E1808. Diagnostic Yield Of Hepatic Ultrasound in COVID-19 Patients Prompted by Abnormal Liver Function Tests
  1. Mohammed Ansari; Texas A&M University
  2. Nakul Gupta; Houston Methodist
An outbreak of SARS-CoV-2 (namely COVID-19) infection is ongoing worldwide with rapidly increasing number of cases. Abnormal liver function tests (LFT’s) are frequently present in these patients, prompting abdominal ultrasound (US) studies primarily to evaluate for etiologies such as biliary obstruction and acalculous cholecystitis, which might require surgical or image guided intervention. Proposed mechanisms of hepatic damage include direct virus-induced effects, immune-induced damage due to excessive inflammatory responses, and drug-induced injury. However, there is little literature on the incidence of these processes in COVID-19 patients. Hence, we wanted to estimate the diagnostic yield of hepatic US in COVID-19 patients prompted by abnormal LFT’s.

Materials and Methods:
A hospital-wide PACS database of COVID-19 RT-PCR positive patients was used to identify patients who had imaging performed between March and April 2020. Cases were then filtered for hepatic US prompted by abnormal LFT’s. Demographic and laboratory data were collected. Imaging reports and charts were reviewed for imaging findings and whether patients required surgical or image-guided hepatobiliary intervention.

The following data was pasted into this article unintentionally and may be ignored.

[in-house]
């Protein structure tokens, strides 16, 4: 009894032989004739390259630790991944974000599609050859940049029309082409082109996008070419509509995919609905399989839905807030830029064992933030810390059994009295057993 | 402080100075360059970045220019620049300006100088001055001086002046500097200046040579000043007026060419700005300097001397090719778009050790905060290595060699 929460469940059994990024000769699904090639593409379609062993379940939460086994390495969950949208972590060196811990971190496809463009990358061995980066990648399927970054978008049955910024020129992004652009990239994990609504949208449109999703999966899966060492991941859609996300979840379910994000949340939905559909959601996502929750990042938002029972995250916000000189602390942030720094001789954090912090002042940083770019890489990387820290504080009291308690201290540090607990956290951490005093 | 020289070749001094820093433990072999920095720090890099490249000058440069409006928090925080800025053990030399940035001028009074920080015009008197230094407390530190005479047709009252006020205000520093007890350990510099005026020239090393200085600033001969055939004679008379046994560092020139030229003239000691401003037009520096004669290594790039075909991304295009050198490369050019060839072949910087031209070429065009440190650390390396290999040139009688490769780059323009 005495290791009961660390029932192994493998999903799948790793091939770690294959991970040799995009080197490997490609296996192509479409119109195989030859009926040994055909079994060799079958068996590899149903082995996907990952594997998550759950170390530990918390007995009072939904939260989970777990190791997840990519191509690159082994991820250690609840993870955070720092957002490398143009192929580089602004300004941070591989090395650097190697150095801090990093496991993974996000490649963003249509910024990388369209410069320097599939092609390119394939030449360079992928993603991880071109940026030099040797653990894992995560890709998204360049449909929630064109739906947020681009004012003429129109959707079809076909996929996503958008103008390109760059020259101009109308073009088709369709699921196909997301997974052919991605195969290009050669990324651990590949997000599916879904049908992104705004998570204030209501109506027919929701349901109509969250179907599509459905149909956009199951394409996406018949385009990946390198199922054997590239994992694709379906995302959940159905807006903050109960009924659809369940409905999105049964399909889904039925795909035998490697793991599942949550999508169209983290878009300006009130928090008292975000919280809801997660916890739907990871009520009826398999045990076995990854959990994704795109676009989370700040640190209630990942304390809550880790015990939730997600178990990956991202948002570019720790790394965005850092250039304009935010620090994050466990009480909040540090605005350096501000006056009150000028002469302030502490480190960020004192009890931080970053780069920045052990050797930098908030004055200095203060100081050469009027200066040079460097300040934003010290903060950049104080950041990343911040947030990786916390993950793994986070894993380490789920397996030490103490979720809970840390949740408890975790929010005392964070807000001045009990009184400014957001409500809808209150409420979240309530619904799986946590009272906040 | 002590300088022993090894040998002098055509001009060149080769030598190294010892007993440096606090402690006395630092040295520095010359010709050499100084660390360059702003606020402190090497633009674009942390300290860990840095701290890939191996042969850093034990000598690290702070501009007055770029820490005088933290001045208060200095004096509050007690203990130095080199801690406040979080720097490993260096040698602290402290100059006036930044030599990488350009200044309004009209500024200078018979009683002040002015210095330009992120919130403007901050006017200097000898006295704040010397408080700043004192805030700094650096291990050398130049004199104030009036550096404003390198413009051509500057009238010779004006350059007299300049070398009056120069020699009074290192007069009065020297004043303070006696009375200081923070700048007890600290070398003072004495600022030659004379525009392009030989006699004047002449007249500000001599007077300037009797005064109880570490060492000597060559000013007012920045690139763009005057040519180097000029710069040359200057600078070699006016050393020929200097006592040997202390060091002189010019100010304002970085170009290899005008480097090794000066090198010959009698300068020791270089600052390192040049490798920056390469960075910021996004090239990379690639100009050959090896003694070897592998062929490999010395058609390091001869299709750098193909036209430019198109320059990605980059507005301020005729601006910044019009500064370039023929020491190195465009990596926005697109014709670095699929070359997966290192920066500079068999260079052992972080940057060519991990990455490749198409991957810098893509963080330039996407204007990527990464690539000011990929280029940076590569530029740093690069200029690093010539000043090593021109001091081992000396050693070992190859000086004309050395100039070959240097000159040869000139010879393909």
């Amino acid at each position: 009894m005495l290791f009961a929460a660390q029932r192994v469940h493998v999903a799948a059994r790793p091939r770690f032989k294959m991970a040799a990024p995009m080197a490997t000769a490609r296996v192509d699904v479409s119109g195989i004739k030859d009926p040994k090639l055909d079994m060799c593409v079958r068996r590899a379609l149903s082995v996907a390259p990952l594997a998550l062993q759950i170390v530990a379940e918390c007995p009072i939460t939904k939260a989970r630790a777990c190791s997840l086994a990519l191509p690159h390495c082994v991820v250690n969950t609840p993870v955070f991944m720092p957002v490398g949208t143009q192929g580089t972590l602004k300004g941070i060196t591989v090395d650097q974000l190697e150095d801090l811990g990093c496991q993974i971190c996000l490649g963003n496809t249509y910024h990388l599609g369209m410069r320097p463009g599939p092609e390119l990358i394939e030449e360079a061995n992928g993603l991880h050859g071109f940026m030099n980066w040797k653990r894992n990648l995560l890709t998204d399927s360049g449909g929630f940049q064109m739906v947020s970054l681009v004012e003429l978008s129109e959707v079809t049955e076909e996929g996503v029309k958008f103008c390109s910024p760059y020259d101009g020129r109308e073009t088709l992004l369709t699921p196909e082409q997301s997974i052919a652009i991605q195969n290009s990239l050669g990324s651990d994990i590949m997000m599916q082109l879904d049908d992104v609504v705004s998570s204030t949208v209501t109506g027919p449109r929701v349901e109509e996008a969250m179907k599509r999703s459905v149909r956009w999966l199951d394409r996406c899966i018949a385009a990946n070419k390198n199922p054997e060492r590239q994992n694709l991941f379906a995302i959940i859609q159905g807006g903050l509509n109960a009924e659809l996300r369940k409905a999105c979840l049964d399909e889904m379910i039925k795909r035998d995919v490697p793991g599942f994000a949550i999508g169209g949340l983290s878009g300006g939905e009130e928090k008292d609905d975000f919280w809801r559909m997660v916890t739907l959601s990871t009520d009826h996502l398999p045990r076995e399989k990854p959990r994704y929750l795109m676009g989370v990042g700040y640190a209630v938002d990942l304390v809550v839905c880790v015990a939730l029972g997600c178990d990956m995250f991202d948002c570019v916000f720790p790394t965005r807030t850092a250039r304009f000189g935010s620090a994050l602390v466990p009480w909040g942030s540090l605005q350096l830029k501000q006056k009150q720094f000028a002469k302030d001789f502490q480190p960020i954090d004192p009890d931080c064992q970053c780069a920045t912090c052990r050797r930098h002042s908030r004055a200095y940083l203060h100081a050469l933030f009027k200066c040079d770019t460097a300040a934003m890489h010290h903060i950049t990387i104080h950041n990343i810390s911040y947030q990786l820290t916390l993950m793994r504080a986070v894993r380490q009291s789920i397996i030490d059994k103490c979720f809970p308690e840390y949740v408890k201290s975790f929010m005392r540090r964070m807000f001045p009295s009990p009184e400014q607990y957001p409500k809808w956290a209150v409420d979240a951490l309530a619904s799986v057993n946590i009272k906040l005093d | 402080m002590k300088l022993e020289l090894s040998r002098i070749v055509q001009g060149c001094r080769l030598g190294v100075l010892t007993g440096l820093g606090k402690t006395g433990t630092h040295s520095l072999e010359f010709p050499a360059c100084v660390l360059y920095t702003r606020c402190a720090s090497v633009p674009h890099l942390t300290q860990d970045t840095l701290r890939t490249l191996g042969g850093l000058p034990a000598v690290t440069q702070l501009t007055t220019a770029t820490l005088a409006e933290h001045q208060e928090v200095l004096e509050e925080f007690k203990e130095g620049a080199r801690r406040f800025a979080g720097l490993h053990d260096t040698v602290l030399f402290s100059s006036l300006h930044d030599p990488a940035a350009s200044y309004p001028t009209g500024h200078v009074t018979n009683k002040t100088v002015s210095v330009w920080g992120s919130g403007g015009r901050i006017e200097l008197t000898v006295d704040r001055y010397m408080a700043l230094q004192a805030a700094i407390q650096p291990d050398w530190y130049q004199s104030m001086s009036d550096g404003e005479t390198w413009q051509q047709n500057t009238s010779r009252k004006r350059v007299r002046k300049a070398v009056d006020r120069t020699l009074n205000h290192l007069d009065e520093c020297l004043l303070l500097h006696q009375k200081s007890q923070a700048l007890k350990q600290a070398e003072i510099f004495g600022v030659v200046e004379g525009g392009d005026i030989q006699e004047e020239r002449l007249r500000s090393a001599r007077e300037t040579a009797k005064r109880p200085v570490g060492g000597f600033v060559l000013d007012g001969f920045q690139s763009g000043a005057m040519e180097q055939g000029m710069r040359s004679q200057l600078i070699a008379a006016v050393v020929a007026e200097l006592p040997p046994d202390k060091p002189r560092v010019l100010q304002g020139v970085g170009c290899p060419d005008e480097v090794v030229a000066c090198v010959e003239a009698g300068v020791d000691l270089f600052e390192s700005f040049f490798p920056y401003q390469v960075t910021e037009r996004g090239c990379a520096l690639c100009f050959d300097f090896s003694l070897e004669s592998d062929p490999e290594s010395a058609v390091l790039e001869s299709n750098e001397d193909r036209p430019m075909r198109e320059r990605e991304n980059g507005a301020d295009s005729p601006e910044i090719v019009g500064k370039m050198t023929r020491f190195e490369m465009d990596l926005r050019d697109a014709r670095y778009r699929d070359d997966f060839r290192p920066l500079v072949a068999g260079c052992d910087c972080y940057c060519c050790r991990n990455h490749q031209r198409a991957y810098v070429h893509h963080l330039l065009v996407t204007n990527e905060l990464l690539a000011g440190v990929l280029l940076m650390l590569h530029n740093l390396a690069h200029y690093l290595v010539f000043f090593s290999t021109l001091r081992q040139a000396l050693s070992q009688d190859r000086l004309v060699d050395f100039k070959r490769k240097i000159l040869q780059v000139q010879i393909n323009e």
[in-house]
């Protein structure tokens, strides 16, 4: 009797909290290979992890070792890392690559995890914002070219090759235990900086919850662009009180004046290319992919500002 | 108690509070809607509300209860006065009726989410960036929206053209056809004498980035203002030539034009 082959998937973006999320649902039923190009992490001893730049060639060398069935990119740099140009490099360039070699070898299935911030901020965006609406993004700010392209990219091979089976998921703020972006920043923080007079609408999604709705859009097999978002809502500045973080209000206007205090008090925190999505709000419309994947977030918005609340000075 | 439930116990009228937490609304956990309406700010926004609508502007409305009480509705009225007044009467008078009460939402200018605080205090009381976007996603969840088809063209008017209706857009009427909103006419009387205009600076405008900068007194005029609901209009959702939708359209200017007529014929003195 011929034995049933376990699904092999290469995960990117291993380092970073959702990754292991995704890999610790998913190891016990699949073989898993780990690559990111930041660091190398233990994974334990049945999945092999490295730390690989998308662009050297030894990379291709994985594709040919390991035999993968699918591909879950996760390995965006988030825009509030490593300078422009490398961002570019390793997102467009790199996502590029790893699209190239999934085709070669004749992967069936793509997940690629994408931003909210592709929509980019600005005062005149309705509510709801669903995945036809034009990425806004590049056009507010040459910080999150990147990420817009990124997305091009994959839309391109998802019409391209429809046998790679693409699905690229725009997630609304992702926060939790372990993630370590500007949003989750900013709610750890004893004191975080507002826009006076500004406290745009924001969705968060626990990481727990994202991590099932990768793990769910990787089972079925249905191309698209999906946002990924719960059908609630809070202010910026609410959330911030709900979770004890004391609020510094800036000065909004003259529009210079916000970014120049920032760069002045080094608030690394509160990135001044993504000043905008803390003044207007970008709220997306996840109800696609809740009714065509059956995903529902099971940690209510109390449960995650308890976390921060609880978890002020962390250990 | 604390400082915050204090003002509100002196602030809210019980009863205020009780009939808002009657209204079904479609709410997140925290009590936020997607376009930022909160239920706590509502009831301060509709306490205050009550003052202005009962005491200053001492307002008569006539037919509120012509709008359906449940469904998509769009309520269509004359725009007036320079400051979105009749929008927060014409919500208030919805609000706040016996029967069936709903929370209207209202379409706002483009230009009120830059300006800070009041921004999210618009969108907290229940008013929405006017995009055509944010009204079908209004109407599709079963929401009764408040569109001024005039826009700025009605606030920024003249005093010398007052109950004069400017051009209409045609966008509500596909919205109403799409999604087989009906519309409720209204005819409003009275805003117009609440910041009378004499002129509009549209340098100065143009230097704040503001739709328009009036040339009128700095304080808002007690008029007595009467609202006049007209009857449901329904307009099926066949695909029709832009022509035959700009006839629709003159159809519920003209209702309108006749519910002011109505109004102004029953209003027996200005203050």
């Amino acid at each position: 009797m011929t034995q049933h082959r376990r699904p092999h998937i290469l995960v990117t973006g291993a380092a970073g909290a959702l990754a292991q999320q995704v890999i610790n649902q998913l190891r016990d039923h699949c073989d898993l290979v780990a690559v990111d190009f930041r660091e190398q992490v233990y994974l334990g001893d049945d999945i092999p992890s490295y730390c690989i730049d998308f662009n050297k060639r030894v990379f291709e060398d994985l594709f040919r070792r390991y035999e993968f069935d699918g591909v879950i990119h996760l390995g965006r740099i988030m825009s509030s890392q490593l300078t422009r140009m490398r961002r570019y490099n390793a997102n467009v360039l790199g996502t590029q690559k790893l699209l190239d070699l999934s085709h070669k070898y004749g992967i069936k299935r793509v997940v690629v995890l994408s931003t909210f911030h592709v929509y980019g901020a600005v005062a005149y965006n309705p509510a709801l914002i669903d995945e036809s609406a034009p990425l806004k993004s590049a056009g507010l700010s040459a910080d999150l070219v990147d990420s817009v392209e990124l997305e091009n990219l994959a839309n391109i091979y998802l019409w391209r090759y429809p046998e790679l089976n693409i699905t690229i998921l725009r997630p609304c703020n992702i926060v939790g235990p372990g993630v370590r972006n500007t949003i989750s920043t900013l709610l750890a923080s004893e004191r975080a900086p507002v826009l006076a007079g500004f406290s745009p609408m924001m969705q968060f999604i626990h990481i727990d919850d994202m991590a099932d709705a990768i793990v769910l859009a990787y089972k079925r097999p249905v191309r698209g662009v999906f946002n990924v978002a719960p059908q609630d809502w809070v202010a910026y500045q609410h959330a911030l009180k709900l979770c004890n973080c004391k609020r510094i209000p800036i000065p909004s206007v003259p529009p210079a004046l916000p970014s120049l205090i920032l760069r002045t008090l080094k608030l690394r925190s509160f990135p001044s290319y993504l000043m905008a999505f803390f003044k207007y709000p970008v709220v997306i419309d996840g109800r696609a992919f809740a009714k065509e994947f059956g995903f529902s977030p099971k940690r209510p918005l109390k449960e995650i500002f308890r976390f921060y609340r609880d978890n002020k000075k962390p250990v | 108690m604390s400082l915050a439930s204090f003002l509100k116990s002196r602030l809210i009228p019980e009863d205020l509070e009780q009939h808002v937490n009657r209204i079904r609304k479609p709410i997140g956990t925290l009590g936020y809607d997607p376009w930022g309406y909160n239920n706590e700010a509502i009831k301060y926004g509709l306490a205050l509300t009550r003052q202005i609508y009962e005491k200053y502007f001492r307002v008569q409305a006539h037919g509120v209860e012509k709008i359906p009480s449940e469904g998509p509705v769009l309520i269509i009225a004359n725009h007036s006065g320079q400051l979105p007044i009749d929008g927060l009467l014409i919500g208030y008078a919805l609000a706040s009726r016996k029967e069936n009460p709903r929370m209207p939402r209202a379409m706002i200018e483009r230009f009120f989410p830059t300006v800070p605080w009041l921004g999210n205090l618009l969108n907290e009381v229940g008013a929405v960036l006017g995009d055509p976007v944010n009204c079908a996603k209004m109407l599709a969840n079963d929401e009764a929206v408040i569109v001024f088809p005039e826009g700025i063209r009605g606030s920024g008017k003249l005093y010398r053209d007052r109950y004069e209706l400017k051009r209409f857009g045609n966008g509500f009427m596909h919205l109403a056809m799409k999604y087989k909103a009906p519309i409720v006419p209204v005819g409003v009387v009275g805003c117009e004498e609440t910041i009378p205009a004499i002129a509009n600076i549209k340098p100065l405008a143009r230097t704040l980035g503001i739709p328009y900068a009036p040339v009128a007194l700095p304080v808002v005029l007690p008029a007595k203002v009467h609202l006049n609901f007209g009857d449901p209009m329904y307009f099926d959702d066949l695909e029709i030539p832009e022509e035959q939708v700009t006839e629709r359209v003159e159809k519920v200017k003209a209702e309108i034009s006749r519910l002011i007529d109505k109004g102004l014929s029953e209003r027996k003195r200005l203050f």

Results: Among 234 COVID-19 cases in PACS, n=30 (12.8%) had hepatic US for elevated LFT’s. Mean age was 58.4 +/- 16.1 (18 male, 12 female). 26/30 (86.7%) cases were negative for biliary obstruction or acalculous cholecystitis. 3/30 (10%) cases had equivocal findings of gallbladder wall thickening, edema and/or pericholecystic fluid, which were attributed to global volume overload or acute hepatitis. One (3.3%) case was suspicious for acalculous cholecystitis, and HIDA scan was recommended but not performed. This patient improved with conservative management. Those with equivocal or positive findings (n=4) were more likely to have elevated total (Tbili) and direct (Dbili) bilirubin than negative cases (n=26) (Tbili = 8.7 +/- 6.2 mg/dl vs. 1.8 +/- 2.5 mg/dl; p=0.007 and Dbili = 4.2 +/- 3.7 vs. 1.4 +/- 2.5 mg/dl; p=0.02). AST, ALT, Alk Phos and WBC were not significantly different among groups. Conclusion: Our limited data suggest that while LFT abnormalities are frequently seen in COVID-19, they are rarely due to biliary etiology or require biliary intervention. Our data support a limited role for use of abdominal sonography in work up of LFT abnormalities in COVID-19, focusing on those with elevated bilirubin, although our sample size was small. Abnormalities such as gallbladder wall thickening or edema and pericholecystic fluid can occasionally be seen in COVID-19 patients, and should be interpreted with caution.

We demonstrate limited diagnostic yield of hepatic US for workup of elevated LFT’s in COVID-19 patients. LFT abnormalities are common in COVID-19 patients and rarely due to biliary pathology. Limiting US evaluation to those patients with elevated serum bilirubin may be a more efficient use of healthcare resources during this challenging pandemic.